There are no restrictions that specifically apply to foreigners when purchasing property in Costa Rica. A Costa Rican partner is not required to buy land in Costa Rica.
What is the procedure to buy a Costa Rica property?
First: After you have found the right property with your Real Estate agent, have them submit an Offer to Purchase (also known as a Letter of Intent) to the Seller or the Seller’s listing agent in order to agree upon the sales price and basic terms of the deal.
Second: Once the Offer is accepted, you take it to your Costa Rica attorney and they draft the formal Sale and Purchase Agreement. This document is a legally binding document, and it clearly states all conditions necessary for the transfer of the deed.
Third: The period of Due Diligence, which is the complete legal research of the property to insure there are no liens, contingencies, legal issues, and that it has absolute fee simple title. Surveys, soil tests, home inspections, and other studies requiring professional services are included in this period. If the property is being sold with an existing company, then the research of the company for any legal contingencies will also be completed during Due Diligence.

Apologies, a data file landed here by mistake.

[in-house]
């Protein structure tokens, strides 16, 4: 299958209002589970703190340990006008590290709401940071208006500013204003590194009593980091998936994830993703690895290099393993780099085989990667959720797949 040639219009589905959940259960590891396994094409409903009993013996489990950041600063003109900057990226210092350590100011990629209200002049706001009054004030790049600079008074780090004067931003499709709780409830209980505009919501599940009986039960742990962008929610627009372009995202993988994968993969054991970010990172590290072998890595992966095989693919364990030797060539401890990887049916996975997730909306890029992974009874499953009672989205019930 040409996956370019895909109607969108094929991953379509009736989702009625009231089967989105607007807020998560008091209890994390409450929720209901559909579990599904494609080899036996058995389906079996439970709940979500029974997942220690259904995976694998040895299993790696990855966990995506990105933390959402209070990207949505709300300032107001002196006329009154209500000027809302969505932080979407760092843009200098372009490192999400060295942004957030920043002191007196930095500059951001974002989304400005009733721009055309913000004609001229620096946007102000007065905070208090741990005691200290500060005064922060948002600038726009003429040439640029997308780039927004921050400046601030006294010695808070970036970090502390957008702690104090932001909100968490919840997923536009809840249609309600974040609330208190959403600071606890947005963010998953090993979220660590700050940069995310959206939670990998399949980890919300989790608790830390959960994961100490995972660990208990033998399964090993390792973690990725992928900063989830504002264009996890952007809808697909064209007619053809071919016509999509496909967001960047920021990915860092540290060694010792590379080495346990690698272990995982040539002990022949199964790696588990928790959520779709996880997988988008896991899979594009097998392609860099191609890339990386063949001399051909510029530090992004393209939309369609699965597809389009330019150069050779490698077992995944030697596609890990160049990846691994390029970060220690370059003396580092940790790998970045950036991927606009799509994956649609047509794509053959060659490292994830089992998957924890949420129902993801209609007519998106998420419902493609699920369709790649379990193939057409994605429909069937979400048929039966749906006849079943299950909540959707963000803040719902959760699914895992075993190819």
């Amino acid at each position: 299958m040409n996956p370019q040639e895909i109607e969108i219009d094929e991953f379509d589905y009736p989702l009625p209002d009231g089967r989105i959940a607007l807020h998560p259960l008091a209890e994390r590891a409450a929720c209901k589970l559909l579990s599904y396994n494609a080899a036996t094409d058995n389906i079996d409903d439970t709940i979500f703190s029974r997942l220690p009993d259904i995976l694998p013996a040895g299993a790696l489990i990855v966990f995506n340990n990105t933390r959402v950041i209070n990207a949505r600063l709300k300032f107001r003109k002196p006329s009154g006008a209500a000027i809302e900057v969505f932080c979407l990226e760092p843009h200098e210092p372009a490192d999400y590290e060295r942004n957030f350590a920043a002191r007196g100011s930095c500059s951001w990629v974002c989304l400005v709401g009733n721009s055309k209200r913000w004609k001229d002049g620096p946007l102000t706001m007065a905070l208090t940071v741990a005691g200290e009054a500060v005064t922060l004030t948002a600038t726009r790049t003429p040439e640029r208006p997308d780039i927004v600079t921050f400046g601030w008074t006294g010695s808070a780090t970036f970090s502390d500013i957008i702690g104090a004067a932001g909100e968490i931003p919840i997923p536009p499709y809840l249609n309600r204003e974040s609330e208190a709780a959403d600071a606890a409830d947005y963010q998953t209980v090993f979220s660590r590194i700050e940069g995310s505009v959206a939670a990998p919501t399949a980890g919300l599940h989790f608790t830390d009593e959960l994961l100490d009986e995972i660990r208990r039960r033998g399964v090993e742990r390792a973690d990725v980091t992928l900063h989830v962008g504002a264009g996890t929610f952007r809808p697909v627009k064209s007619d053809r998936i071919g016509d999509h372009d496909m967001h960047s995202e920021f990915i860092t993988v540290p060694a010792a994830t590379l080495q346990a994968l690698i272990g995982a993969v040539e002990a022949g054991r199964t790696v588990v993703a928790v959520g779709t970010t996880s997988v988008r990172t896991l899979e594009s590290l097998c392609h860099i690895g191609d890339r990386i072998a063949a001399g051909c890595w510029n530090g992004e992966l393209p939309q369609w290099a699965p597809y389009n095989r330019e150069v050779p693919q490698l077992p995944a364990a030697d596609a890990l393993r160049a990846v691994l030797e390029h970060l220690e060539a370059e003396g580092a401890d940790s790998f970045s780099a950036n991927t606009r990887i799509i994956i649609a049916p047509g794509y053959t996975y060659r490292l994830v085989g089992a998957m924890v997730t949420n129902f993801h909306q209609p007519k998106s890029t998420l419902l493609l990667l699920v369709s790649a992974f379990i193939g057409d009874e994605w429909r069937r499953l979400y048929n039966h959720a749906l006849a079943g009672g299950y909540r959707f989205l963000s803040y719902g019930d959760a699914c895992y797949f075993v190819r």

Fourth: The Closing (conveyance of the deed) occurs before a Costa Rican Notary Public, who will register the property under the new company or owner. Alternatively, if the property is being purchased with an existing company, then the shares of the company are transferred at this time by a Shares Transfer Agreement. In this case the Notary Public will make the corresponding changes to the company’s ownership in the National Registry.
Fifth: Declaring the property before the corresponding Municipality for property tax purposes by filling out a simple form and presenting it along with the some other documents either yourself or through your attorney.
Can I acquire a property under my personal name, even being a foreigner?